Thanksgiving Is Ruined

The Personal is Political. The Political is Personal.

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July 24, 2007

As part of the arts organization Flux Factory's recently completed six-week obsession with Paterson, NJ, USA, one Joe Milutis led a weekly book club that read and discussed William Carlos Williams' long poem.

Milutis kindly posted audio files of three of the weekly discussions on-line on his fascinating Paterson-related blog. The audio files are very interesting. So is William's poem; it is obsession-producing in its own right.

Below are some unsystematic, various, noted moments from WCW's Paterson and the audio files, with an attempted parallel column of scattered, pointless, overly-long TiR-style research links and stray reactions that resulted from consumption of WCW & the audio. It all got posted here primarily to preserve weblinks of possible future interest (to me), and for the technical challenge of putting it together.

Suggestion of the bravery, creativity and challenges of Flux Factory's Paterson project is contained in this newspaper article; blog commentary on the article, here; and some apparent traces of the photographic sort, here.

from WCW's Paterson:from the discussion:pointless notes:
Bk II:

(limping iambics)

"walking" x 9

pistons too powerful for delicacy!

Minds beaten thin
by waste

WCW as ambivalent --
sympathetic yet reserved
from the people he's bringing into the world

know what he's doing
but can't get ahold of it w/ yr mind

labile terms

white noise

WCW not sure he buys his own line

in non-linear way

words linked

constellations of meaning
pieced together

uncentered sense

Baudelairian note

written spring & summer '47.

WCW to Babette Deutsche, June '47:

[I]n "Paterson," the social unrest that occasions all strikes is strong -- underscored, especially in the 3rd part, but I must confess that the aesthetic shock occasioned by the rise of the masses upon the artist receives top notice. . . . In Part or Book II . . . there will be much more in the same manner, that is, much more relating to the economic distress occasioned by human greed and blindness -- aided, as always, by the church, all churches in the broadest sense of that designation -- but still, there will be little treating directly of the rise of labor as a named force. I am not a Marxian.

[I]n the dialectical antithesis between distraction and concentration, [WCW] unhesitatingly took the most conservative side. . . .
The depiction of the poet as a remote figure working in solitude so as to actualize the symbolic order of his aristocratic revolution is emblematic of William's ideology of the task and responsibility of the intellectual in a time of crisis.
(from Carla Billitteri's "William Carlos Williams and the Politics of Form" (2007))

the working classes SOME [
SUM?] sort
of breakdown
has occurred.

Within three years the S.U.M. was party
to the first American lockout,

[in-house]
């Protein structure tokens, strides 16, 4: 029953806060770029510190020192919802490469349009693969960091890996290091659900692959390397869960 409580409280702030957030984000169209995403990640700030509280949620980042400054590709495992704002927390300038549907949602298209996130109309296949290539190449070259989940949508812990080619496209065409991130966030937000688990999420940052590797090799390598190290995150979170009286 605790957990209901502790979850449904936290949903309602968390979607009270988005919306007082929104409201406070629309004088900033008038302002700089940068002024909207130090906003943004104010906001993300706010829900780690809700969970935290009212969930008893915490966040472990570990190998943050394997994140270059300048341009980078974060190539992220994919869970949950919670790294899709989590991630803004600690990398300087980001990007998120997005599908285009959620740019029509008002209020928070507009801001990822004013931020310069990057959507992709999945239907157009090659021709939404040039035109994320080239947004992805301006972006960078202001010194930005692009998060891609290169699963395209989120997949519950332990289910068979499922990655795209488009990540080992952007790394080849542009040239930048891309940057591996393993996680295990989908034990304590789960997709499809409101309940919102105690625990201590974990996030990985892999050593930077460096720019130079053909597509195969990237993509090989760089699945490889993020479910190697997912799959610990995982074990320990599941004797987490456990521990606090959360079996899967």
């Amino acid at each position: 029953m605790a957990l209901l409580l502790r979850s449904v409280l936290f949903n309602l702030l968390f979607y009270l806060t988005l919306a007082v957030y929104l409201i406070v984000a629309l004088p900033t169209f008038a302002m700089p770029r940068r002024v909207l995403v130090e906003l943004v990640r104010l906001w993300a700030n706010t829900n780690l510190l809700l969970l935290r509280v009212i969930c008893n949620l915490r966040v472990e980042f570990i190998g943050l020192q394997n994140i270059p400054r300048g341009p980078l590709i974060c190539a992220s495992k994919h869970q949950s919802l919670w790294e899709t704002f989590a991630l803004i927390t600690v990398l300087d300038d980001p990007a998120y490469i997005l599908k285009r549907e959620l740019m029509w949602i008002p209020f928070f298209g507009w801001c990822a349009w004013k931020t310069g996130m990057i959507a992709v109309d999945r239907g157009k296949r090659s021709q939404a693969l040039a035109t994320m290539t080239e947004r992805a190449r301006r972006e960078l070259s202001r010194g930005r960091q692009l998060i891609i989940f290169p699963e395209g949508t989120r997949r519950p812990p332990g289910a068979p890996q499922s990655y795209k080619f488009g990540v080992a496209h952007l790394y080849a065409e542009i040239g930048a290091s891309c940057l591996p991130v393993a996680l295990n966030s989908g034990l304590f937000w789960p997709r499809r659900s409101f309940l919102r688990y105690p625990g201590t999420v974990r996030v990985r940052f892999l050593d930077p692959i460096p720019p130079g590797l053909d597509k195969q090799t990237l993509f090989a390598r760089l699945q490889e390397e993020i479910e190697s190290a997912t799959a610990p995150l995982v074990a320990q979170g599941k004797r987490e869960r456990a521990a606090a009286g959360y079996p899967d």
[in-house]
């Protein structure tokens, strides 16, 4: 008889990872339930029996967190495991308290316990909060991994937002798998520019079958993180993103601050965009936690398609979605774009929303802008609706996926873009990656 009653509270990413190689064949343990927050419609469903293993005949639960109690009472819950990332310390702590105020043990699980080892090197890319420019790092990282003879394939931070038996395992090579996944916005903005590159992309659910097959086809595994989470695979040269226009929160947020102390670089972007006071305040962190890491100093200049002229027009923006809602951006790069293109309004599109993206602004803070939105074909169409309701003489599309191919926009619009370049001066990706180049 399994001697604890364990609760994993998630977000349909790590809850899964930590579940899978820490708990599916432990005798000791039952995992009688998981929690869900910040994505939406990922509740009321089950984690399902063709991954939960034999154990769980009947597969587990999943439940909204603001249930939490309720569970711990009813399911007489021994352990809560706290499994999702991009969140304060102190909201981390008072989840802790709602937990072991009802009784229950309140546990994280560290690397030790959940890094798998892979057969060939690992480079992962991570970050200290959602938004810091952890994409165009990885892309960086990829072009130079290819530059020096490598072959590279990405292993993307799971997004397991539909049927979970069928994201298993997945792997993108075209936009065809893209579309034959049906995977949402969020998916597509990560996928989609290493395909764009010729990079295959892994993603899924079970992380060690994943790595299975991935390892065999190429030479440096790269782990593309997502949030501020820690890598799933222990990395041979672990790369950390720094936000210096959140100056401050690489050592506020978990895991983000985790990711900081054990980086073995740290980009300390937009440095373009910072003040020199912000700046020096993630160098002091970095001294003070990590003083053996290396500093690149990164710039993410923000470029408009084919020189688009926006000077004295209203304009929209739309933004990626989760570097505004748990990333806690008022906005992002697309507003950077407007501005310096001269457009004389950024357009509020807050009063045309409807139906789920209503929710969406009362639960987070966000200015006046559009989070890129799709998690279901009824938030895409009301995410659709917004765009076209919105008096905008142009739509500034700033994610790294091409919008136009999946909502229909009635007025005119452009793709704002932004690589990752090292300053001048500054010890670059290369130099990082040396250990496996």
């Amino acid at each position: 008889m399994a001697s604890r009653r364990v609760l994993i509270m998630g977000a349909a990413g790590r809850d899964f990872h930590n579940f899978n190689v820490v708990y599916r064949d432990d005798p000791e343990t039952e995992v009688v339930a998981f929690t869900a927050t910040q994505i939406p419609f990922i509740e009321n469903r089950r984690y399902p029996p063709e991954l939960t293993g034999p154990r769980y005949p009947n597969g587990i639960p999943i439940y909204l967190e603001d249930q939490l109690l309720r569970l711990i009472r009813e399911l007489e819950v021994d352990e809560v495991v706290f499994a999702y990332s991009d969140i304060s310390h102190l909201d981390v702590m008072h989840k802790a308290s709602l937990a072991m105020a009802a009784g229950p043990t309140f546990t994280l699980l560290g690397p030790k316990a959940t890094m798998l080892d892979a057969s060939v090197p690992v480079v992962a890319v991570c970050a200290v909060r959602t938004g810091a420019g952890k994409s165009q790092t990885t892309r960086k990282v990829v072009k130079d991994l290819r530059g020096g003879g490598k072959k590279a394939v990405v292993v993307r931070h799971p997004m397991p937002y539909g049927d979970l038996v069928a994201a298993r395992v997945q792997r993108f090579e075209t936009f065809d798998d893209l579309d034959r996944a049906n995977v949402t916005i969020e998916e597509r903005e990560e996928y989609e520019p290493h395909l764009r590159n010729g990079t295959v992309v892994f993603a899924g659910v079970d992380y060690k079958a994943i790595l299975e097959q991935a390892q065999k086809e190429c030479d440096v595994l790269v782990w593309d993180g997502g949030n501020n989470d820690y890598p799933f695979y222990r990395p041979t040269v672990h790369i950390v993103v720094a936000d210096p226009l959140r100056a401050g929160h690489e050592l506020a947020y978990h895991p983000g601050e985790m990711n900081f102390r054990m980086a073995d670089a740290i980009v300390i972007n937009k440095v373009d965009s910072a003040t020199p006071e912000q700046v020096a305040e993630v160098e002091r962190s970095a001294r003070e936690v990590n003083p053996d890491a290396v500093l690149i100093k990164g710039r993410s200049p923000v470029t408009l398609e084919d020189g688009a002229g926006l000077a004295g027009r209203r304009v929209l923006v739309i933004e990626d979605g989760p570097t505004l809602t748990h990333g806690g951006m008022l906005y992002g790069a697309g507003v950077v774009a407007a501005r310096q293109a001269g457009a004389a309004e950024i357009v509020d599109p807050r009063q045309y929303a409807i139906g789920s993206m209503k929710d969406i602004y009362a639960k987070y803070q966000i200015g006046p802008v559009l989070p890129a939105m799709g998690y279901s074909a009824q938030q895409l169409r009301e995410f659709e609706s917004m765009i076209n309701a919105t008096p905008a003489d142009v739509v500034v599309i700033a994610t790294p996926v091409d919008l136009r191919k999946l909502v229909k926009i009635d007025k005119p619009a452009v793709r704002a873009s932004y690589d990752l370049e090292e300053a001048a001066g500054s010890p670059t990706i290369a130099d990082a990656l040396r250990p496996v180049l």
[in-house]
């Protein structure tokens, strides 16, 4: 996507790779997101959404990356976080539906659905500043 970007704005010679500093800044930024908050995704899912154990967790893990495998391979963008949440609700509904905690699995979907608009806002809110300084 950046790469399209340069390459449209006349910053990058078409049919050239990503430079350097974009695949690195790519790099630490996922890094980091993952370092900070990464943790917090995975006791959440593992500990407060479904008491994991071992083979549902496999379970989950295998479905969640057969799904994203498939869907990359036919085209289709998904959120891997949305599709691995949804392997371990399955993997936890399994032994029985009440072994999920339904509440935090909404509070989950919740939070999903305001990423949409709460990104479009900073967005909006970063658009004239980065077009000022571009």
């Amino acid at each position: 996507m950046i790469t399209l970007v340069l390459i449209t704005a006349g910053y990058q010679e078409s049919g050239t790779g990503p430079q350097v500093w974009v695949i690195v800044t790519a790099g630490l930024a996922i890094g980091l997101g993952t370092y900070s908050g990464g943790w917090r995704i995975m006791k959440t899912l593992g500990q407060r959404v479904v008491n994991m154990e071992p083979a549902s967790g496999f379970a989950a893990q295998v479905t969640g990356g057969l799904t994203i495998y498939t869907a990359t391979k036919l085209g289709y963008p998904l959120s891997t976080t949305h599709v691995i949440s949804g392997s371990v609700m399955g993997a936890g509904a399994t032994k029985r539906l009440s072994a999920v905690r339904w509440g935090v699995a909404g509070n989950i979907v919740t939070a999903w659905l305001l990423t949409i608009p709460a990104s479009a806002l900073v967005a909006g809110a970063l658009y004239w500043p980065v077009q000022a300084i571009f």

and three decades later
to the first American strike.
It was bad for the people, the economy,
and the landscape.

(from Hugh Kenner's The Pound Era)

like Hamilton: use the roar of the falls
for one's own purposes (Mariani)

the peon in the lost
Eisenstein film drinking

            - laughing, toothless?

                       Heavenly man!

the children with their dusty little minds

               the inevitable
poor, the invisible, thrashing, breeding
.            debased city

"Que     Viva     Mexico!" aka "Time in the Sun," now being restored

Dos Passos' "cinematic ["mechanical"] flâneur narrative

"camera eye" &
montage (Cendrars, Eisenstein, Vertov)

[Williams] remained closer to the original Imagist practice than many of the other poets in Pound's book [the anthology, "Des Imagistes"], including Pound himself. He opposed abstractions (Pound's GIFOA -- go in fear of abstactions -- was an article of faith for him).

(from Michael Schmidt's Lives of the Poets)


[a world without prepositions:
Hungarian? Finnish? spatial (.pdf)]

This instrument of word order which the Chinese language has developed to the highest consistency and sharpness, might indeed, from a purely logical point of view, be regarded as the only truly adequate means of expressing grammatical relations. For it would seem possible to designate them more clearly and specifically as relations pure and simple, possessing no perceptual base of their own, through the pure relation of words expressed in their order, than by special words and affixes.

(from Cassier's The Philosophy of Symbolic Forms, vol. 1, Language)

Fenollosa in 1904:

A true noun, an isolated thing, does not exist in nature. Things are only the terminal points, or rather the meetingpoints of actions, cross-sections cut through actions, snapshots. . . . The eye sees noun and verb as one, things in motion, motion in things . . .

[T]he agent and object are secretly verbs.

[Fenollosa] warred on the copula: "There is in reality no such verb . . . , our very word exist means 'to stand forth.' to show oneself by a definite act.' In the Chinese, 'is' he found 'a splendid flash of concrete poetry.' . . . His great, his unassailable originality stemmed from his conviction that the unit of thought was less like a noun than like a verb, and that Chinese signs therefore denoted processes."